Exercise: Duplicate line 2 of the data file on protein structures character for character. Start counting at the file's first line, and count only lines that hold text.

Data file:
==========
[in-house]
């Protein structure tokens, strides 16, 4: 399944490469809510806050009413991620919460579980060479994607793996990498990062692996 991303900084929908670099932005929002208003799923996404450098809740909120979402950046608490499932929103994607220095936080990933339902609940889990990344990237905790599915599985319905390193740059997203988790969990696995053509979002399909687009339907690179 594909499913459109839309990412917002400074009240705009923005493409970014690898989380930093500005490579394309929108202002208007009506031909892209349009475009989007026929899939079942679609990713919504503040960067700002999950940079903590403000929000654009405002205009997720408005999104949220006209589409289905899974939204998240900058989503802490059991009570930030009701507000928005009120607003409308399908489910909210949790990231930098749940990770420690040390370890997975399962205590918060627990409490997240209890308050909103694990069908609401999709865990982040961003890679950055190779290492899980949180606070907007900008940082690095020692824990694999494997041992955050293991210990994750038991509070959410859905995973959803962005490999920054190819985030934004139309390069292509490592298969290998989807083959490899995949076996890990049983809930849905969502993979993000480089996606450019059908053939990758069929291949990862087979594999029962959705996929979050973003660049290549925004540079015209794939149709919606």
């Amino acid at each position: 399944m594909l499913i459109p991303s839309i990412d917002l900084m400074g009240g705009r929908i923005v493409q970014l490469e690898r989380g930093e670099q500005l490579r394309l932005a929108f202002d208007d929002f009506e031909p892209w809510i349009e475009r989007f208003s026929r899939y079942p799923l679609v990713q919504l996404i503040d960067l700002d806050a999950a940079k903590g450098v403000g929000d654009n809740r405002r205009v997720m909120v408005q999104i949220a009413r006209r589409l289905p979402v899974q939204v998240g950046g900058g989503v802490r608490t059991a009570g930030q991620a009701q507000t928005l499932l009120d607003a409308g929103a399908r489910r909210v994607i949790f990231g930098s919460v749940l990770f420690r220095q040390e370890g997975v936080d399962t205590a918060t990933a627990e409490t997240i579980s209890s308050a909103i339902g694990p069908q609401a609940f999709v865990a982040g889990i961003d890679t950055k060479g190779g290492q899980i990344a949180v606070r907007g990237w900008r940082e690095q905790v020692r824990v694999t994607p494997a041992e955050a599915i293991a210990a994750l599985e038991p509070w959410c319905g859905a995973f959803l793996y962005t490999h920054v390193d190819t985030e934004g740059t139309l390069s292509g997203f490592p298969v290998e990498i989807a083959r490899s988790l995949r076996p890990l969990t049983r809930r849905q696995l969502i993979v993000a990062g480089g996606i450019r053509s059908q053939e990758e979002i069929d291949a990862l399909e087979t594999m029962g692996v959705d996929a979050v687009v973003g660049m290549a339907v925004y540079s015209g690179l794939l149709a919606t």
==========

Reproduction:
């Protein structure tokens, strides 16, 4: 399944490469809510806050009413991620919460579980060479994607793996990498990062692996 991303900084929908670099932005929002208003799923996404450098809740909120979402950046608490499932929103994607220095936080990933339902609940889990990344990237905790599915599985319905390193740059997203988790969990696995053509979002399909687009339907690179 594909499913459109839309990412917002400074009240705009923005493409970014690898989380930093500005490579394309929108202002208007009506031909892209349009475009989007026929899939079942679609990713919504503040960067700002999950940079903590403000929000654009405002205009997720408005999104949220006209589409289905899974939204998240900058989503802490059991009570930030009701507000928005009120607003409308399908489910909210949790990231930098749940990770420690040390370890997975399962205590918060627990409490997240209890308050909103694990069908609401999709865990982040961003890679950055190779290492899980949180606070907007900008940082690095020692824990694999494997041992955050293991210990994750038991509070959410859905995973959803962005490999920054190819985030934004139309390069292509490592298969290998989807083959490899995949076996890990049983809930849905969502993979993000480089996606450019059908053939990758069929291949990862087979594999029962959705996929979050973003660049290549925004540079015209794939149709919606």